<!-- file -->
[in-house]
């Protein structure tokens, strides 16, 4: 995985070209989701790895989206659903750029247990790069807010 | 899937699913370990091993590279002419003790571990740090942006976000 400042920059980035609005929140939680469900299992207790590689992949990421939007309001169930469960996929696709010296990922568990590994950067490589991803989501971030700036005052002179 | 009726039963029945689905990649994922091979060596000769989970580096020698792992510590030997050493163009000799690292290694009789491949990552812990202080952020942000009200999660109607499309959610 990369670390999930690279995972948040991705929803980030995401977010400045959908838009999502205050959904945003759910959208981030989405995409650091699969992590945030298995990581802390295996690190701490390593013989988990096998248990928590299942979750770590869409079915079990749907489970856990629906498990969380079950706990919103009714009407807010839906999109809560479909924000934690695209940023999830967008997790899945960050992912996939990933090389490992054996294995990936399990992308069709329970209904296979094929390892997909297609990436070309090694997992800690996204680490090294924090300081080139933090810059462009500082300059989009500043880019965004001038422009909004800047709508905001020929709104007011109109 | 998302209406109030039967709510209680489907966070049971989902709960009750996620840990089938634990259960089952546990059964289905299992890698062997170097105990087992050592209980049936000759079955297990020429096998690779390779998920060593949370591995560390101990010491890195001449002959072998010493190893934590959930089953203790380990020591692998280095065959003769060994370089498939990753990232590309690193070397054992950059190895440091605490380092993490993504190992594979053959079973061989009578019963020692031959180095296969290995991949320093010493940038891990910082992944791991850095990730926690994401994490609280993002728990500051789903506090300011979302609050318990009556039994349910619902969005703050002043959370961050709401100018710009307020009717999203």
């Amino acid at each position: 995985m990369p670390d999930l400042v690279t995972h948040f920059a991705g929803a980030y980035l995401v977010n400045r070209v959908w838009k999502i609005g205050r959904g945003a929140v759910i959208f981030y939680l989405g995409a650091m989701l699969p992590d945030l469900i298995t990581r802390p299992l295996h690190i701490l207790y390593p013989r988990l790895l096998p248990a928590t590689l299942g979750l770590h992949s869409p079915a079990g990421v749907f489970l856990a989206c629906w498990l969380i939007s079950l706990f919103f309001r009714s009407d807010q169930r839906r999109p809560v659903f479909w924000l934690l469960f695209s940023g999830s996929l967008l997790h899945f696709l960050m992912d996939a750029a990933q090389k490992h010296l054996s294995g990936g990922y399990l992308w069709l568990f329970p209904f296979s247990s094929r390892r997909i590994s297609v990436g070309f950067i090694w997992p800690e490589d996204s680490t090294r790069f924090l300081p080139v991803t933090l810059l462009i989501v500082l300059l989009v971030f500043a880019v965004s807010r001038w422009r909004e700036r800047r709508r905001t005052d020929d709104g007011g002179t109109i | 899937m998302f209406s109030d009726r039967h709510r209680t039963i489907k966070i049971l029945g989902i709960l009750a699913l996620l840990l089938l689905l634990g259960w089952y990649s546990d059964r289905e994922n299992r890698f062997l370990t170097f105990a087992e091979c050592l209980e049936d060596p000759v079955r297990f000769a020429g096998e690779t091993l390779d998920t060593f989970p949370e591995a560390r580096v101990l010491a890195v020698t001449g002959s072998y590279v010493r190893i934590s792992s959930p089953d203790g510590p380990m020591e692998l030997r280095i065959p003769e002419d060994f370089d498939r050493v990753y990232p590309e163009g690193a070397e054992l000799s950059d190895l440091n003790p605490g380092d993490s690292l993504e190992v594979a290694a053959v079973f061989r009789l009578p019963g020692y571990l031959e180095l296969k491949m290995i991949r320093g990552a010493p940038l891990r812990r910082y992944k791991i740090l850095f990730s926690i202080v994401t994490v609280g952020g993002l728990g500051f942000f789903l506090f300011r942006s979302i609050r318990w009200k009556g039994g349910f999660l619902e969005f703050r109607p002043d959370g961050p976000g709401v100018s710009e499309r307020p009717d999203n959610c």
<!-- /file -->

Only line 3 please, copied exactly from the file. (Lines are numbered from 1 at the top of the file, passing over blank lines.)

């Amino acid at each position: 995985m990369p670390d999930l400042v690279t995972h948040f920059a991705g929803a980030y980035l995401v977010n400045r070209v959908w838009k999502i609005g205050r959904g945003a929140v759910i959208f981030y939680l989405g995409a650091m989701l699969p992590d945030l469900i298995t990581r802390p299992l295996h690190i701490l207790y390593p013989r988990l790895l096998p248990a928590t590689l299942g979750l770590h992949s869409p079915a079990g990421v749907f489970l856990a989206c629906w498990l969380i939007s079950l706990f919103f309001r009714s009407d807010q169930r839906r999109p809560v659903f479909w924000l934690l469960f695209s940023g999830s996929l967008l997790h899945f696709l960050m992912d996939a750029a990933q090389k490992h010296l054996s294995g990936g990922y399990l992308w069709l568990f329970p209904f296979s247990s094929r390892r997909i590994s297609v990436g070309f950067i090694w997992p800690e490589d996204s680490t090294r790069f924090l300081p080139v991803t933090l810059l462009i989501v500082l300059l989009v971030f500043a880019v965004s807010r001038w422009r909004e700036r800047r709508r905001t005052d020929d709104g007011g002179t109109i | 899937m998302f209406s109030d009726r039967h709510r209680t039963i489907k966070i049971l029945g989902i709960l009750a699913l996620l840990l089938l689905l634990g259960w089952y990649s546990d059964r289905e994922n299992r890698f062997l370990t170097f105990a087992e091979c050592l209980e049936d060596p000759v079955r297990f000769a020429g096998e690779t091993l390779d998920t060593f989970p949370e591995a560390r580096v101990l010491a890195v020698t001449g002959s072998y590279v010493r190893i934590s792992s959930p089953d203790g510590p380990m020591e692998l030997r280095i065959p003769e002419d060994f370089d498939r050493v990753y990232p590309e163009g690193a070397e054992l000799s950059d190895l440091n003790p605490g380092d993490s690292l993504e190992v594979a290694a053959v079973f061989r009789l009578p019963g020692y571990l031959e180095l296969k491949m290995i991949r320093g990552a010493p940038l891990r812990r910082y992944k791991i740090l850095f990730s926690i202080v994401t994490v609280g952020g993002l728990g500051f942000f789903l506090f300011r942006s979302i609050r318990w009200k009556g039994g349910f999660l619902e969005f703050r109607p002043d959370g961050p976000g709401v100018s710009e499309r307020p009717d999203n959610c």